This condition is an irritation or compression of one or more nerve roots in the lumbar spine. Because these nerves travel to the hips, buttocks, legs and feet, an injury in the lumbar spine can cause symptoms in these areas. Sciatica may result from a variety of problems with the bones and tissues of the lumbar spinal column.

 


 

A high ankle sprain is a stretch or tear of one or more ligaments above the ankle. The ligaments form the syndesmosis. They connect the bones of the lower leg (the tibia and fibula) and give your ankle stability.

 

Ligaments are fibrous, elastic bands of tissue that connect and stabilize the bones. An ankle sprain is a common, painful injury that occurs when one or more of the ankle ligaments is stretched beyond the normal range of motion. Sprains can occur as a result of sudden twisting, turning or rolling movements.

 

This is an injury of the middle part of the foot, where the metatarsal bones of the forefoot connect to the cuneiform bones of the midfoot. It can involve torn ligaments, broken bones or a combination of both. And, it can involve more than one joint.

 

This condition is a thickening of the nerve sheath that surrounds a nerve in the ball of the foot. It most commonly develops between the third and fourth toes. It also commonly occurs between the second and third toes.

 

 

 

Stress fractures are one or more tiny cracks in a bone. These fractures are common in the legs and feet. That's because your legs and feet have to support your weight and absorb the forces of walking, running and jumping.


 

Shouder impingement is a painful pinching of soft tissues in your shoulder. It happens when these tissues rub and press against a part of your shoulder blade called the "acromion." This can irritate your rotator cuff tendons, and also a soft sac called the "subacromial bursa."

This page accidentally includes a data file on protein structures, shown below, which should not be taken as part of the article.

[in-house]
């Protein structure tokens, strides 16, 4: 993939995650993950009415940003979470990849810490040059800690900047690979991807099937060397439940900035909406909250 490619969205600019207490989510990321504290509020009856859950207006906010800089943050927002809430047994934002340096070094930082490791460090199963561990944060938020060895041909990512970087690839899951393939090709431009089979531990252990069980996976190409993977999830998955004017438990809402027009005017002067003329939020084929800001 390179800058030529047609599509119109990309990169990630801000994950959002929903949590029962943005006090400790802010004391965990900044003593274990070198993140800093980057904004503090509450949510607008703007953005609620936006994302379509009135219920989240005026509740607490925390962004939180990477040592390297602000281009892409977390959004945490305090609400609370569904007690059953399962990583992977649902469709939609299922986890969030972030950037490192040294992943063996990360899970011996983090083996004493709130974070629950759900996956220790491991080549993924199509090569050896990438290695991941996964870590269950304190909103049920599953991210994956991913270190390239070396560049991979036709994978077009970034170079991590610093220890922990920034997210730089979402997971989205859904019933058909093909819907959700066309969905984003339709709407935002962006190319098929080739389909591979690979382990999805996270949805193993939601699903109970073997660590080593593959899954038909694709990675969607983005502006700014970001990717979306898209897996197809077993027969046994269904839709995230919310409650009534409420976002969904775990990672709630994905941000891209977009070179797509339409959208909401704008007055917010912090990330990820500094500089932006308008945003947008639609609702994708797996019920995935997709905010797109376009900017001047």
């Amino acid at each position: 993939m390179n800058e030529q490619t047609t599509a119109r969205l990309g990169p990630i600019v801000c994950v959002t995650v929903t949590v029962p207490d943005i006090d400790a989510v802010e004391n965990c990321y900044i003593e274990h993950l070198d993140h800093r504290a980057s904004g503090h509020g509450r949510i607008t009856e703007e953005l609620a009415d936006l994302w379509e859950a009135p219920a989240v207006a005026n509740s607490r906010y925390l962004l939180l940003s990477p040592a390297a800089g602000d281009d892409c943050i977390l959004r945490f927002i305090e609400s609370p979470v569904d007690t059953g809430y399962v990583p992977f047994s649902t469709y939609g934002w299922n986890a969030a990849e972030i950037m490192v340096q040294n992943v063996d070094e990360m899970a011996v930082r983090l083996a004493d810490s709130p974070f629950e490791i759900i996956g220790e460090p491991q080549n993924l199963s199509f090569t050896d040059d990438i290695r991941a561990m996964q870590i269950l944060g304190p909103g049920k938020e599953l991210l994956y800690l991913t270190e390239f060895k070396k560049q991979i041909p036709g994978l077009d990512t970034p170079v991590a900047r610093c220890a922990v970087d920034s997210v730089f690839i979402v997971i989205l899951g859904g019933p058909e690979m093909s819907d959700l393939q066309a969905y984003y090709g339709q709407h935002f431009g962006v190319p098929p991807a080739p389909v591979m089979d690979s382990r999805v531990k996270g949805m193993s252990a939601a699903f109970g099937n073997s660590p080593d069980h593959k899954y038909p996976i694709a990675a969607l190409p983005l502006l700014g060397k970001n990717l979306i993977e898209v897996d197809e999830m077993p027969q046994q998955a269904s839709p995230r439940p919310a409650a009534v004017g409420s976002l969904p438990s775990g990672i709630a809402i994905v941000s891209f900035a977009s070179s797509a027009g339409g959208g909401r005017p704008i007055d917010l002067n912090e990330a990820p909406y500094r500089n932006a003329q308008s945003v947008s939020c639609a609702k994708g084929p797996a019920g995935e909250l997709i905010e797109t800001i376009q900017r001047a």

A Slap Tear is a shoulder injury. It's a tear of the labrum. That's a ring of cartilage that surrounds the shoulder socket and helps hold the head of the humerus in place. This type of tear happens where the biceps tendon attaches to the labrum.

 

Growth plates are places where new bone tissue forms. They are found near the ends of the long bones in growing children. Growth plates are weaker than the surrounding bone. That makes them easier to injure. 


This is a problem with a tendon in your elbow. It's called the "distal biceps tendon." It connects the biceps muscle of your upper arm to the radius bone at the elbow. With this condition, the tendon becomes painfully inflamed or irritated.


 

This condition involves the radial nerve in your elbow. The radial nerve passes down your arm to your hand. Its branches travel into your thumb, forefinger and middle finger. With this condition, your radial nerve is compressed, stretched or irritated.